Viburnum rufidulum Raf.
Rusty blackhaw viburnum, Rusty blackhaw, Southern blackhaw, Downy viburnum
Caprifoliaceae (Honeysuckle Family)
This viburnum is a shrub
usually growing to 18 ft. but sometimes taller with bark
separating into dark, rectangular plates. Twigs reddish brown with a thin light gray coating. Leaves in pairs, often on short spurs, the petioles covered with rust colored, branched hairs visible under a l0x hand lens; blades up to 3 1/2 inches long, elliptic
tip rounded or with a broad point, base rounded or broadly wedge shaped, margins finely serrate,
firm textured with a shiny upper surface. Glossy, dark-green, deciduous
leaves turn a variety of warm hues in autumn. Flowers white, from 1/4 to 3/8 inch wide, in rounded or flattened clusters up to 4 inches wide, appearing in March and April and noticeable from a distance in early spring. Fruit
fleshy, bluish black lightened by a waxy coating, up to 1/2 inch long, slightly longer than wide.
Rusty Blackhaw is distinguished from the more northerly Blackhaw, Viburnum prunifolium
, primarily by the reddish-brown hairs on foliage and other parts, as well as by the slightly larger leaves and paler blue fruit. The Latin species name, meaning reddish, also refers to the hairs. The two species intergrade where their ranges meet.
Image Gallery: 23 photo(s) available
Bloom InformationBloom Color: White
Bloom Time: Apr , May
AL , AR , FL , GA , IL , IN , KS , KY , LA , MS , MO , NC , OH , OK , SC , TN , TX , VA Native Distribution:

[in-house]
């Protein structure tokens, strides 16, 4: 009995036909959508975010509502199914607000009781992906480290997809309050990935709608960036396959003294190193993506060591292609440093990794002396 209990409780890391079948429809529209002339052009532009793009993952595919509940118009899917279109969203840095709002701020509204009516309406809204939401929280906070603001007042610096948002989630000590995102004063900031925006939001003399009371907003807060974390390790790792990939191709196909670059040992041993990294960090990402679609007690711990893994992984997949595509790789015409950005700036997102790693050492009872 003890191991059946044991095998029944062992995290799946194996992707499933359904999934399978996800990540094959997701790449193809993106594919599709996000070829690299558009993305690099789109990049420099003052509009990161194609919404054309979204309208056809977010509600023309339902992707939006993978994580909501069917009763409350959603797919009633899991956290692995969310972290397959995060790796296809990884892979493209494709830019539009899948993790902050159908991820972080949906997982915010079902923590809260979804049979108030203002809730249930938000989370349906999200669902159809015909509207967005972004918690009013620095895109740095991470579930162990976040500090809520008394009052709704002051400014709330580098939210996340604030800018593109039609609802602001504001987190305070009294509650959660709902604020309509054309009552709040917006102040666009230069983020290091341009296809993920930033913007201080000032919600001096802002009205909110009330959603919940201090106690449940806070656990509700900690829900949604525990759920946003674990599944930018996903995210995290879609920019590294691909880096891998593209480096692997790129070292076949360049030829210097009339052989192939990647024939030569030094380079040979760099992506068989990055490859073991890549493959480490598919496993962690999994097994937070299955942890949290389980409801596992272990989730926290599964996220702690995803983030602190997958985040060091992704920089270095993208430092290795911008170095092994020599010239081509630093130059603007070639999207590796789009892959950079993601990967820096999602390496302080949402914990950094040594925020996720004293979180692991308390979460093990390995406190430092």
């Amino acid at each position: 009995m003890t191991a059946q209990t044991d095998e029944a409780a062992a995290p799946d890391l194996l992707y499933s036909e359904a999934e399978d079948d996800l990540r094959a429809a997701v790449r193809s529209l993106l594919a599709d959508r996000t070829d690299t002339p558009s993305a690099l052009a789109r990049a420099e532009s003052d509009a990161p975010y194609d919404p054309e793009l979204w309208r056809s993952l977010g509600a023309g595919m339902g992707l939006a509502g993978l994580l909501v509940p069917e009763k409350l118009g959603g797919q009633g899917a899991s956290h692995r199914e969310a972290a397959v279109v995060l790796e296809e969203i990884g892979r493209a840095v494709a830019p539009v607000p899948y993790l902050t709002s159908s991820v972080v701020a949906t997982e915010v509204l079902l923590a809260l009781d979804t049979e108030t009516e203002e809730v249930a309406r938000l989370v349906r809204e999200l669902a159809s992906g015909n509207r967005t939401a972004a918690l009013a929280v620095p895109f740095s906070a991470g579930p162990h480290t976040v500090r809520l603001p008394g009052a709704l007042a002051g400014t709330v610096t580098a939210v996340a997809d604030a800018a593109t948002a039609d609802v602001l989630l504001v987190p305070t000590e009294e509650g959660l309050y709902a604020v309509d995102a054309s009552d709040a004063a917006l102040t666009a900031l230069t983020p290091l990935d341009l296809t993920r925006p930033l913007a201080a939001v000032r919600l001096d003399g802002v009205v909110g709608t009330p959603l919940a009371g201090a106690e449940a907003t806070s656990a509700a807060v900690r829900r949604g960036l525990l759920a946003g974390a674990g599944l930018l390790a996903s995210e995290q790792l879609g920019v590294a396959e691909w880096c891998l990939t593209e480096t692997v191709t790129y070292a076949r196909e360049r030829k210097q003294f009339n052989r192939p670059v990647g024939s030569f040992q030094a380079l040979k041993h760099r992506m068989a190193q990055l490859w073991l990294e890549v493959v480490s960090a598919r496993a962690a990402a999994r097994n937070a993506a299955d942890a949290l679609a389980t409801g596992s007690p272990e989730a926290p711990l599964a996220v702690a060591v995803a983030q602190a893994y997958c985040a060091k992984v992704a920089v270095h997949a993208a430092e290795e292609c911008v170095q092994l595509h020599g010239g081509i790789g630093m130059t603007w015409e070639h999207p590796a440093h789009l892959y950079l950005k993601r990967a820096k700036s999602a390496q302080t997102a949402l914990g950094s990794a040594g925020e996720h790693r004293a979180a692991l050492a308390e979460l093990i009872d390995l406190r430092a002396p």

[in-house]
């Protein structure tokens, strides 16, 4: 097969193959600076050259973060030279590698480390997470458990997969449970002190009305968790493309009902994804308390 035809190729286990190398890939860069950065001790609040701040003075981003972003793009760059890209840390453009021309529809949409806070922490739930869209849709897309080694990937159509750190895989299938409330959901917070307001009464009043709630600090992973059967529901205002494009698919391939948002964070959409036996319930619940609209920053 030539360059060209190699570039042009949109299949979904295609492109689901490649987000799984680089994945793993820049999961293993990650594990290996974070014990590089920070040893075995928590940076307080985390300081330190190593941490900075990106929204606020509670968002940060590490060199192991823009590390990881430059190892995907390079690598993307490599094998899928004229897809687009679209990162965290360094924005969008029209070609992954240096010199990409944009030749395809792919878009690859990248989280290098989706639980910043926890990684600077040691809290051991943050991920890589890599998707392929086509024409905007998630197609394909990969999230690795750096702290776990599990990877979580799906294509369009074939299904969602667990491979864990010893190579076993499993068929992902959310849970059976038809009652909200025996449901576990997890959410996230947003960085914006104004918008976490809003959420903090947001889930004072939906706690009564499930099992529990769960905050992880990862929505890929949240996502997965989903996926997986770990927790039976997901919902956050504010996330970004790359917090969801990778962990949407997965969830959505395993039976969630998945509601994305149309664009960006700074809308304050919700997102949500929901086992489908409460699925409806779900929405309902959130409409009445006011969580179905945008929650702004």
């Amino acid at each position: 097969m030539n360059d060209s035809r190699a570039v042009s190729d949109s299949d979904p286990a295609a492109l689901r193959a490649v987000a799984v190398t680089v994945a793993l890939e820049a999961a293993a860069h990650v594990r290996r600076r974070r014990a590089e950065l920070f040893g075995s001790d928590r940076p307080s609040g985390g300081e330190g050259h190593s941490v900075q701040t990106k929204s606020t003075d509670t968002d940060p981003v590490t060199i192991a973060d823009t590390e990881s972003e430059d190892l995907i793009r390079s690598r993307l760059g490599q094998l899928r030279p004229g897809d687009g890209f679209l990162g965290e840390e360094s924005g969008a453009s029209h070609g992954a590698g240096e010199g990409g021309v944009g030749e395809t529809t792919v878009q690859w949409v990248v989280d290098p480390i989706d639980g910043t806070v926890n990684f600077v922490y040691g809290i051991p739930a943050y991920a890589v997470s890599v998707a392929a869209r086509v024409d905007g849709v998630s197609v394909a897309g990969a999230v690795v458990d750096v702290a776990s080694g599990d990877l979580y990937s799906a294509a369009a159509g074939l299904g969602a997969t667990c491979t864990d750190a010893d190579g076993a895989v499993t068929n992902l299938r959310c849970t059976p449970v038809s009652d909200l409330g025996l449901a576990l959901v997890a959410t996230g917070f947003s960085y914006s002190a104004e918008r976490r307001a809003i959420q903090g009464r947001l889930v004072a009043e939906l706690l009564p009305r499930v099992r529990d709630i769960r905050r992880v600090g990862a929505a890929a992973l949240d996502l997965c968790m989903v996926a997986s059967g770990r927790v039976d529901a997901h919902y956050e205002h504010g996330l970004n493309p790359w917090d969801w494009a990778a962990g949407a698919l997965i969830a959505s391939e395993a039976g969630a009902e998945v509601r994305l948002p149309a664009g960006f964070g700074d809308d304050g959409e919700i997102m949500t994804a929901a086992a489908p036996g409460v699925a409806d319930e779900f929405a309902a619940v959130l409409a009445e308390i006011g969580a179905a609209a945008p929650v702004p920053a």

VA to s. OH, s. IN, s. IL & MO, s., except in mts., to FL & TX Native Habitat:
Thickets, Open woodlands, Stream, river banks. Dry, rocky woods; thickets; stream banks. Open woodlands from East to Central Texas. Well-drained sand, loam, clay. USDA Native Status: L48(N)
Growing ConditionsWater Use:
Low Light Requirement:
Part Shade Soil Moisture:
Dry Cold Tolerant:
Dry soils. Limestone-based, Sandy, Sandy Loam, Medium Loam, Clay Loam, Clay Conditions Comments:
Slow-growing. Hard to propagate. With its waxy leaves, rusty blackhaw presents excellent fall hues of red, lavender, pink, and orange. Tiny clusters of flowers bloom in spring. In Manual of the Vascular Plants of Texas, Correll and Johnston noted that the fruit
tastes similar to raisins. Rusty blackhaw is good for understory plantings. Birds appreciate the fruit.
Showy, Understory tree,
Fall conspicuous, Attractive Use Wildlife:
Nectar-bees, Nectar-butterflies, Nectar-insects, Fruit-birds, Fruit-mammals Interesting Foliage:
Birds Deer Resistant: